The Appalachian Regional Commission awarded a $55,000 grant to Lanier Technical College to develop a two-year associate degree in solar technology installation and repair. The college will match the grant with $110,000 over the next two years as the school draws on its existing programs to develop the new solar technology curriculum.
Linda Barrow, vice president of academic affairs at Lanier Tech, said the program will turn out students who understand solar energy technology and are able to install and maintain the technology.
Barrow said the program will be under way in two years, which isn’t soon enough for solar energy companies that are seeing an increased demand for their services now.
With the nation’s focus on alternative energy, Barrow said several potential students and solar energy companies have contacted the campus in support of the program. Students of the program likely will have jobs waiting on them pending graduation, she said.
"It’s amazing," she said. "We’re two years away from starting this program ... and we already have a lot of interest in it."Barrow said Lanier Tech’s solar energy program will be the first institution in the state to offer a two-year degree in solar energy technology maintenance. She said the college’s degree will require students to engage in internships where they will work on solar technology that can power "just about anything you can use energy and electricity for."
She said she initiated the grant process for the program after learning of Gov. Sonny Perdue’s goal to establish affordable, reliable and environmentally responsible energy sources in Georgia.
Ben Browning, co-owner of Georgia Solar Power Co. in Marietta, said without many skilled solar technology laborers in Georgia, his company has hired mostly construction workers to perform the necessary labor for installing solar energy technology.
The drawback in employing unskilled laborers, Browning said, is that he also must hire master electricians to wire the systems and he must be present himself to get the system started.
He said with graduates from Lanier Tech’s solar energy program, he would feel comfortable leaving them to execute the whole installation process.
Browning said he hopes to hire some graduates of the Lanier Tech program because he expects demand for his company’s services to soar in the next year.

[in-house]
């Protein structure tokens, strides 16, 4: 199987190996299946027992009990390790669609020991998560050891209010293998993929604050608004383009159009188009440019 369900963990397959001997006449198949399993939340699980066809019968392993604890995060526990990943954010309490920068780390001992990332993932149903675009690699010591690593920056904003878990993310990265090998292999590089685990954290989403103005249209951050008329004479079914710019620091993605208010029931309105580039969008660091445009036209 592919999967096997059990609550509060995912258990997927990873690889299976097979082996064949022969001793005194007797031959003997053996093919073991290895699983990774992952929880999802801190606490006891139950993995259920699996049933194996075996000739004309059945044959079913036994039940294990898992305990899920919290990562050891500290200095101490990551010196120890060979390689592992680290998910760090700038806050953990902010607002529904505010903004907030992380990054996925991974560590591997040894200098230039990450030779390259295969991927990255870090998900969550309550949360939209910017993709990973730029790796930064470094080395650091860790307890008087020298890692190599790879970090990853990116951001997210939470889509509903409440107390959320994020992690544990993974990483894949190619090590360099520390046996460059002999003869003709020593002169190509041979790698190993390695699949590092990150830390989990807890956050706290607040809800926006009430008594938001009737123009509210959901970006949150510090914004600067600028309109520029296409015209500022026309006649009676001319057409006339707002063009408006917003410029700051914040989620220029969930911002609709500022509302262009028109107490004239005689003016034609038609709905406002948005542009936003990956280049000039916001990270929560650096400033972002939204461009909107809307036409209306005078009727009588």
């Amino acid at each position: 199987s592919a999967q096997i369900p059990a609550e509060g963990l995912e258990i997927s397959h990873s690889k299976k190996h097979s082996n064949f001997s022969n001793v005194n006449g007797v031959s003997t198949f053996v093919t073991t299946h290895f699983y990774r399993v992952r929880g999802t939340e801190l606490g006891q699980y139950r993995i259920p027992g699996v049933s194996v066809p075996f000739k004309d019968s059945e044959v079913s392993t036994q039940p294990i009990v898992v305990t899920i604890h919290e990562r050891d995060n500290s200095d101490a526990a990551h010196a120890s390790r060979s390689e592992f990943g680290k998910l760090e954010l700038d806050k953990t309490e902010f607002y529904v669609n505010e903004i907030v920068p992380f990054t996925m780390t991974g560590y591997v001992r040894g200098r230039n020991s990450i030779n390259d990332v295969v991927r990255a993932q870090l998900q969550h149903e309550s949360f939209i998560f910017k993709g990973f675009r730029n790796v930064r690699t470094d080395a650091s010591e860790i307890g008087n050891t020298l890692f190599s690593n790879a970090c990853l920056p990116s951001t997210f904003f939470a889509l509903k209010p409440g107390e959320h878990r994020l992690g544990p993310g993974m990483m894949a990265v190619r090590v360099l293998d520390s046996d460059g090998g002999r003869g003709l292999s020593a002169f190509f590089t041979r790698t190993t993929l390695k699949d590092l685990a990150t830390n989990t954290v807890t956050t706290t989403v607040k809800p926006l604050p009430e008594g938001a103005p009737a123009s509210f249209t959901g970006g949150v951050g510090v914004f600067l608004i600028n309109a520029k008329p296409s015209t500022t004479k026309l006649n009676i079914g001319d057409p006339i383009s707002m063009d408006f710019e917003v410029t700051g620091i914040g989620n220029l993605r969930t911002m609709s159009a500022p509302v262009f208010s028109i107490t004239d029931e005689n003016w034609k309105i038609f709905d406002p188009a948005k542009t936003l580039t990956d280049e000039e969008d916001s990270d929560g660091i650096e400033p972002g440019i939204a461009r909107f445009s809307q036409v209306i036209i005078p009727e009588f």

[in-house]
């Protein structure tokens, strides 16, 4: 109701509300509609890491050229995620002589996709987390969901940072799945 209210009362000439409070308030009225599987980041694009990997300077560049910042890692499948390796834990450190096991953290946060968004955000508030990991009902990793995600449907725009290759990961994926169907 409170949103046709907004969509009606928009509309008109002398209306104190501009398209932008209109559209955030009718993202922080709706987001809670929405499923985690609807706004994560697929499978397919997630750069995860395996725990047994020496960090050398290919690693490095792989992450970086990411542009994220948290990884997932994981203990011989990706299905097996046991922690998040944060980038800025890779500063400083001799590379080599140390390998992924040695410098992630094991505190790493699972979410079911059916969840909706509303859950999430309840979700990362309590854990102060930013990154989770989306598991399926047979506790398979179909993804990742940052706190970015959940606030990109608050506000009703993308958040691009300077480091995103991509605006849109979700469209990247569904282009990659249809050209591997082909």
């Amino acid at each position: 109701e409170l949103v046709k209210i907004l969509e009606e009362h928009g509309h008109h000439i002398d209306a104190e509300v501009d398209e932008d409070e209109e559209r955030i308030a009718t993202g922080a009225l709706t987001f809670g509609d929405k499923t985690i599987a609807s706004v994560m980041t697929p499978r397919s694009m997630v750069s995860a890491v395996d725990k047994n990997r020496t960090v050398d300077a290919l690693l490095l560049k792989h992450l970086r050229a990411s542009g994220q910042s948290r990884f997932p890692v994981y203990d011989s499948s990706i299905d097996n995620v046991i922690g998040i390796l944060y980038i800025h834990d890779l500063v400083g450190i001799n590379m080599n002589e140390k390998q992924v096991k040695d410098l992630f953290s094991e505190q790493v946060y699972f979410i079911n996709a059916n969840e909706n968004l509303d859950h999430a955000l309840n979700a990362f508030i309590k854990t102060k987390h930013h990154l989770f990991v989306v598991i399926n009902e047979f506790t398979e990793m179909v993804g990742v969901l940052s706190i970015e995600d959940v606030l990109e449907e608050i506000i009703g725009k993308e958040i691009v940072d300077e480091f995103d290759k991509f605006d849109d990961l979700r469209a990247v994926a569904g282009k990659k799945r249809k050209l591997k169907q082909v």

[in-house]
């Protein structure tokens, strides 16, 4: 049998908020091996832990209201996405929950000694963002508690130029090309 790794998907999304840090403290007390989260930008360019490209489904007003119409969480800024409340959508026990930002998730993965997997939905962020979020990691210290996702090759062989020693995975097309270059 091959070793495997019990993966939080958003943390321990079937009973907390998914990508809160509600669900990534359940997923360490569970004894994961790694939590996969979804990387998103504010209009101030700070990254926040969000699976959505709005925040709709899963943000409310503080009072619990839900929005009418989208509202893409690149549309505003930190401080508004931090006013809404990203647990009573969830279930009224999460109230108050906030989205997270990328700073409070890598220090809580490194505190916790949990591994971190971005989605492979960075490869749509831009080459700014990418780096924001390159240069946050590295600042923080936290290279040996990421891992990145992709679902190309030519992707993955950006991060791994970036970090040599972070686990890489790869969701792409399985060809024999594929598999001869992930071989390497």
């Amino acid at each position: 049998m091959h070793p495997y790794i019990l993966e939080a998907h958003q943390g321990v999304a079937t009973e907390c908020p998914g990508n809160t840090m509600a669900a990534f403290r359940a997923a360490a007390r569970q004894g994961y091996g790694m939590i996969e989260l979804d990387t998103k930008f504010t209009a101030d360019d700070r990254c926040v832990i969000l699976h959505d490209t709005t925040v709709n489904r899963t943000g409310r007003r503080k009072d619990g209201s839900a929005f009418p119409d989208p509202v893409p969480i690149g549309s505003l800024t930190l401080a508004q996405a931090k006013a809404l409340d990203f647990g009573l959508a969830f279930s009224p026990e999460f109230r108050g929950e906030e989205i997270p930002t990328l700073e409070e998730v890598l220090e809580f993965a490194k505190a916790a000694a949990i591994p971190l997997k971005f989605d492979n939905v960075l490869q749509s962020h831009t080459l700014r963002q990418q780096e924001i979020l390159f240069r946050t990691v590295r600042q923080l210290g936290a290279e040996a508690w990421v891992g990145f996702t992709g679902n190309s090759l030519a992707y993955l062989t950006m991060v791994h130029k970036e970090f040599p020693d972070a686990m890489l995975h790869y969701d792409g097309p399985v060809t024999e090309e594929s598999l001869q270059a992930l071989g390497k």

In times when his company has multiple jobs in the works, Browning said skilled solar energy technicians will be an invaluable asset to his business.
"Come 2009, we’re not going to be able to turn around," he said. "My partner in (Texas) said they’re having to turn students away from the program at Austin Community College like the one they’re trying to start at Lanier Tech because so many students are interested."
He said new tax credits from the state and federal government may spur more demand for solar energy.
He said it costs about $22,000 to install a 3.1 kilowatt an hour system in the average home.
With federal and state tax credits, customers would pay only about $10,000 for the system that could save them up to half on their energy bill each month, depending on the residents’ energy consumption.
He said the bailout package Congress approved this month removed the $2,000 federal cap on solar energy tax credits, allowing solar energy users to receive 30 percent off their installation costs.
Browning said in some parts of the United States, particularly on the West Coast, solar energy can provide up to 100 percent of the energy needed to operate a home or business.
Browning said in Georgia, there are currently caps on the amount of solar energy homeowners can generate for their own use.
Barrow said the solar companies might not have to wait a full four years for the program to get going and for students to graduate.
Students also can earn a certificate in solar technology in as little as six months or a diploma in the field in as little as one year.